Whip up a solution with 10% white vinegar and 90% water and soak your veggies and fruits in them for 10-20 minutes. Others recommend 30% white vinegar for maximum effectiveness, just washing with cold water is proposed to be 98% effective.  Yet others recommend a presoak in a baking soda solution first, and then a vinegar solution, all in the attempt to remove chemical residues.  In any case, stir them around and rinse thoroughly. Be careful while washing fruits like berries, and those with a thin peel as the solution might damage their porous outer-skin. 

Commercial Fruit and Vegetable Rinses

Chemical rinses and other treatments for washing raw produce, usually called fruit and vegetable washes, are often advertised as the best way to keep fresh fruits and vegetables safe in the home. But are these washes effective? The FDA advises against using commercial produce washes because the safety of their residues has not been evaluated and their effectiveness has not been tested or standardized.

In the fruit and vegetable product industry, chlorine is commonly used to remove microbes such as bacteria and mold from produce. In the home, a water wash, either with or without the help of a produce brush, is typically used to clean fruits and vegetables. So how do water washes hold up to the new “fruit and veggie” washes?

In the Department of Food Science and Human Nutrition at the University of Maine, researchers tested three commercial wash treatments:
  • Fit® (Proctor & Gamble, Cincinnati, OH)
  • Ozone Water Purifier XT-301 (Air-Zone Inc., Leesburg, VA)
  • J0-4 Multi-Functional Food Sterilizer (Indoor Purification Systems, Layton, UT)

All three products were tested according to product directions. They used low-bush blueberries as the produce. A water wash was also tested, using blueberries soaked in distilled water for one to two minutes. Here are the results:
  • Fit® washes got rid of roughly the same amount of microbes as distilled water. Both Fit® and distilled water reduced the level of residual pesticides compared to the unwashed samples.
  • Both ozone systems—the Ozone Water Purifier XT-301 and the J0-4 Multi-Functional Food Sterilizer—removed microbes from the blueberries. However, the distilled water wash was more effective than either of the ozone washes.
  • Because some produce washes are costly, we advise consumers to wash fresh fruits and vegetables with distilled water. Soak all produce for one to two minutes to reduce the risk of food-borne illness.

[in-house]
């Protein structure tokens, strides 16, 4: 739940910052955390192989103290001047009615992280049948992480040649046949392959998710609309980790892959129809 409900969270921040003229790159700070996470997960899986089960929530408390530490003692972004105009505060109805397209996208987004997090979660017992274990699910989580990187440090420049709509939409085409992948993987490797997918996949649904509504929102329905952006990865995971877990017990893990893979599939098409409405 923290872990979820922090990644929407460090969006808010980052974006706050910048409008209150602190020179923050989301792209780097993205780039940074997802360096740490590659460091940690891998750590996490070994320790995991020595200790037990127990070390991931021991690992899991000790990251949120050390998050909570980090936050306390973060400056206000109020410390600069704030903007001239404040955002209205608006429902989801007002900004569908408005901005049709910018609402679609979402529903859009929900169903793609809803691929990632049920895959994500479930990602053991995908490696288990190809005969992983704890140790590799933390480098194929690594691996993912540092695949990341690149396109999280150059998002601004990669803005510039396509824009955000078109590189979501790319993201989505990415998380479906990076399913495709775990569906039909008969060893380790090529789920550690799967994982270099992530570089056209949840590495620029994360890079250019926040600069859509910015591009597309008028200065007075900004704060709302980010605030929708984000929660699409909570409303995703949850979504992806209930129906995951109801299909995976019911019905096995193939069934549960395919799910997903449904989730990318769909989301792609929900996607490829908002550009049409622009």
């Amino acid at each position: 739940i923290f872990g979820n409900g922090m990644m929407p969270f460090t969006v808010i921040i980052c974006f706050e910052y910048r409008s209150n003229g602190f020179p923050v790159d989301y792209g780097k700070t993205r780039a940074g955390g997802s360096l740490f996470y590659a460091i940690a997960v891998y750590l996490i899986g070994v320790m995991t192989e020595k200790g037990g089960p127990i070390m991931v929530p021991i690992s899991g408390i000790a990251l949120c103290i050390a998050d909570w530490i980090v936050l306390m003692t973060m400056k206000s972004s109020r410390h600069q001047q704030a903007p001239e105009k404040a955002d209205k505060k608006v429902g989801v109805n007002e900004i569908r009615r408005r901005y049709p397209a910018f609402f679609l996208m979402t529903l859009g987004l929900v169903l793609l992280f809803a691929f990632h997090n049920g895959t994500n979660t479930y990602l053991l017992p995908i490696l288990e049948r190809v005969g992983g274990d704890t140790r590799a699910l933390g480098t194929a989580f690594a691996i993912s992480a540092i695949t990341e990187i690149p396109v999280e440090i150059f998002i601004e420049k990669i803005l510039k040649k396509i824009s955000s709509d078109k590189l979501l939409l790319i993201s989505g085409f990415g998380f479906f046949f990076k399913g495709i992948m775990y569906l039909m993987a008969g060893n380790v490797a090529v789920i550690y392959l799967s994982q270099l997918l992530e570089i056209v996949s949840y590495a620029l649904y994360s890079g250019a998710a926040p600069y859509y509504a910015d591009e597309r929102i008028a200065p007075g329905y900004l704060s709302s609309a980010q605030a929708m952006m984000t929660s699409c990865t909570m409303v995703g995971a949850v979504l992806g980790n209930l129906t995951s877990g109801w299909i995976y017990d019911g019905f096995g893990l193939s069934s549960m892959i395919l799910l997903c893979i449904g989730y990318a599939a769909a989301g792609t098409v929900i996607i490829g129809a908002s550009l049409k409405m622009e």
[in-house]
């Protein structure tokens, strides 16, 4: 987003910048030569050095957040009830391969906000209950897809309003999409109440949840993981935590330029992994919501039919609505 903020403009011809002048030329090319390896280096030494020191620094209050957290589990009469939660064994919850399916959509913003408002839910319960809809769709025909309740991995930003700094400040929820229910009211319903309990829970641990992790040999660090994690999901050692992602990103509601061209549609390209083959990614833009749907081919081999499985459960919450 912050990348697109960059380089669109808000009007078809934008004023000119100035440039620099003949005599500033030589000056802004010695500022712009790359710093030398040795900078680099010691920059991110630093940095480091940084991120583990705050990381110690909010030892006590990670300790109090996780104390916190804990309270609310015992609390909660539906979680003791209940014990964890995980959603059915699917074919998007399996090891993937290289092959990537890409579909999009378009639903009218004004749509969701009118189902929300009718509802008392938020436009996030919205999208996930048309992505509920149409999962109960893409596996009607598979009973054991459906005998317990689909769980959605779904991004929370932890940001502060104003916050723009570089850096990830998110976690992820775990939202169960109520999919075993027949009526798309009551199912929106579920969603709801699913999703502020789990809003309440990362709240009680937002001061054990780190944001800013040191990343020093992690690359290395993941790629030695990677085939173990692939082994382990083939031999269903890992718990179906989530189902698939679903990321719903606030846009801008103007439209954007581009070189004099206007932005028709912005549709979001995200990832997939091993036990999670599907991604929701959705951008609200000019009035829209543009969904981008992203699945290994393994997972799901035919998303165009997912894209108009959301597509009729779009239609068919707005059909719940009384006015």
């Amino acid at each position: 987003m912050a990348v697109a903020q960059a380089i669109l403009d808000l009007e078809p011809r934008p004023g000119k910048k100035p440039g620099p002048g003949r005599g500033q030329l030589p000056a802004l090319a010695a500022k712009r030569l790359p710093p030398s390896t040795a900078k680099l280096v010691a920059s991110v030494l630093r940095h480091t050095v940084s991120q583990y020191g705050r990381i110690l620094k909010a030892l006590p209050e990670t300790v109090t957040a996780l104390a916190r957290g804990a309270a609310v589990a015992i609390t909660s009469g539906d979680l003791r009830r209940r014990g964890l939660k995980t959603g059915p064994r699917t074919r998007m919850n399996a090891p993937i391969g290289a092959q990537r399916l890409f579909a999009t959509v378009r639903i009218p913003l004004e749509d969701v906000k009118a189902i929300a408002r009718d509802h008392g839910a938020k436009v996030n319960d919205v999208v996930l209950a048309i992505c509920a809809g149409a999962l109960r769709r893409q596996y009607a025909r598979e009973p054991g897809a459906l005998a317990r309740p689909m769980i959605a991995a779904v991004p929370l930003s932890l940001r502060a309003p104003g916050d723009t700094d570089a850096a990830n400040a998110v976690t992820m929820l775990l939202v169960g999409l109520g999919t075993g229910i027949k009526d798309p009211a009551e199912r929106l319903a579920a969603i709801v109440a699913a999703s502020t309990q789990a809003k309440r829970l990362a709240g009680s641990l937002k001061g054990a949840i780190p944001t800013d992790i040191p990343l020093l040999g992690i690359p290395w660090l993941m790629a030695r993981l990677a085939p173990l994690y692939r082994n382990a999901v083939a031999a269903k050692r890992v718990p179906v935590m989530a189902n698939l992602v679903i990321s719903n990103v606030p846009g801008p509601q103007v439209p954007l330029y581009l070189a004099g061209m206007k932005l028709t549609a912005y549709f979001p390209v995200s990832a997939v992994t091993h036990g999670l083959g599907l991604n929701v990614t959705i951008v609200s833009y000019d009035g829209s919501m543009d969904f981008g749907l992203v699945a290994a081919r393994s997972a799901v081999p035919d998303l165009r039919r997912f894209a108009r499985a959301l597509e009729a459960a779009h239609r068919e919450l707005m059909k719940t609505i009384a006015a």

Clean Water

In the end, clean cold water (not more that 10 degrees colder than your produce, so you do not inadvertently draw contaminants in through the stem or blossom remnants) is very effective, especially if you are starting with organic produce.  If you want to go one step further, you could consider using distilled water because distilled or bottled water has been filtered and purified to remove contaminants.

Washing Techniques

Here are some different groups of produce and some recommendations for washing:
  • Leafy green vegetables. Separate and individually rinse the leaves of lettuce and other greens, discarding the outer leaves if torn and bruised. Leaves can be difficult to clean so immersing the leaves in a bowl of cold water for a few minutes helps loosen sand and dirt. Adding vinegar to the water (1/2 cup distilled white vinegar per 1 cup water), followed by a clean water rinse, has been shown to reduce bacterial contamination but may affect texture and taste. After washing, blot dry with paper towels or use a salad spinner to remove excess moisture. 
  • Apples, cucumbers and other firm produce. Wash well or peel to remove waxy preservative.
  • Root vegetables. You can peel potatoes, carrots, turnips and other root vegetables (though this removes the nutrient rich skin), or clean them well with a firm scrub brush under lukewarm running water.
  • Melons. The rough, netted surfaces of some types of melon provide an excellent environment for microorganisms that can be transferred to the interior surfaces during cutting. To minimize the risk of cross contamination, use a vegetable brush and wash melons thoroughly under running water before peeling or slicing. 
  • Hot peppers. When washing hot peppers, wear gloves and keep hands away from eyes and face.
  • Peaches, plums and other soft fruits. Wash under running water and dry with a paper towel.
  • Grapes, cherries and berries. Store unwashed until ready to use but separate and discard spoiled or moldy fruit before storing to prevent the spread of spoilage organisms. Wash gently under cool running water right before use. 
  • Mushrooms. Clean with a soft brush or wipe with a wet paper towel to remove dirt.
  • Herbs. Rinse by dipping and swishing in a bowl of cool water and dry with paper towels.